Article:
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Title: Incorporation of new techniques in animal breeding programmes, with an emphasis on dairy cattle
Author: Kearney, John Francis
Awarding Body: University of Edinburgh
Current Institution: University of Edinburgh
Date of Award: 2006
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A study of the inbreeding of UK Holstein cows was undertaken to assess the current levels and trends in inbreeding in this breed. Results showed that inbreeding has increased at a rate of 0.17% per year and it continues to increase in a linear fashion. Optimisation procedures, which have been developed to maximise the rate of genetic gain at a predefined rate of inbreeding, were applied to determine is such procedures would be useful in a dairy cattle context. The results showed that the procedures were able to generate more genetic gain at current rates of inbreeding or alternatively to reduce the rate of inbreeding at the current rate of genetic gain. Many resources have been devoted to the mapping of quantitative trait loci (QTL) of economic importance in most domestic livestock species. In the thesis a method is described to assess the benefits of using DNA tests at the commercial herd level. This method can be used for a variety of situations and two case studies were examined to illustrate the usefulness of the method. The first study dealt with the situation in which a breeder chooses to use a sire that is a carrier for a deleterious allele. The second case dealt with the availability of a DNA test for the A2 variant of the casein milk protein for which a premium is paid. Through a stochastic simulation, it is shown that pleiotropic QTL can result in a QTL segregating at constant frequencies in a population when the estimated polygenic correlation is zero.  This has important implications when, for example, the traits under consideration are production and disease-type traits. Various selection strategies were investigated to determine genetic gain and changes in allele frequency when the underlying genetic model for the QTL was different in both traits.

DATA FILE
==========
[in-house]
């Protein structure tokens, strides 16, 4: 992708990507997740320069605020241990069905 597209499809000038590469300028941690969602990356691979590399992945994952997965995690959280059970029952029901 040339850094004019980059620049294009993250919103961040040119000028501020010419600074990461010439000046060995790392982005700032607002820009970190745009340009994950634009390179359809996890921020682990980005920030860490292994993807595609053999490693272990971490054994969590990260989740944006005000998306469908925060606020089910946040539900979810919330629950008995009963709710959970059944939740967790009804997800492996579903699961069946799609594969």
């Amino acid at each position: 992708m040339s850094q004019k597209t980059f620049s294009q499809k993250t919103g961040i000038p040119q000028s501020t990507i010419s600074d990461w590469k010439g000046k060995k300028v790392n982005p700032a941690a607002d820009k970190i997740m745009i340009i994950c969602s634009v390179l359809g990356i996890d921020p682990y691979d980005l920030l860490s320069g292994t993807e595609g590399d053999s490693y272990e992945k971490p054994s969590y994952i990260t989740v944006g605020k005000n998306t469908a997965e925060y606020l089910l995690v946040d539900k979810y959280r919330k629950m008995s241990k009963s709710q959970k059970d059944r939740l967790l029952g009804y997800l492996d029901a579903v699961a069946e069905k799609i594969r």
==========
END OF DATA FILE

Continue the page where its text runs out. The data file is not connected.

Supervisor: Not available Sponsor: Not available
Qualification Name: Thesis (Ph.D.) Qualification Level: Doctoral
EThOS ID:  DOI: Not available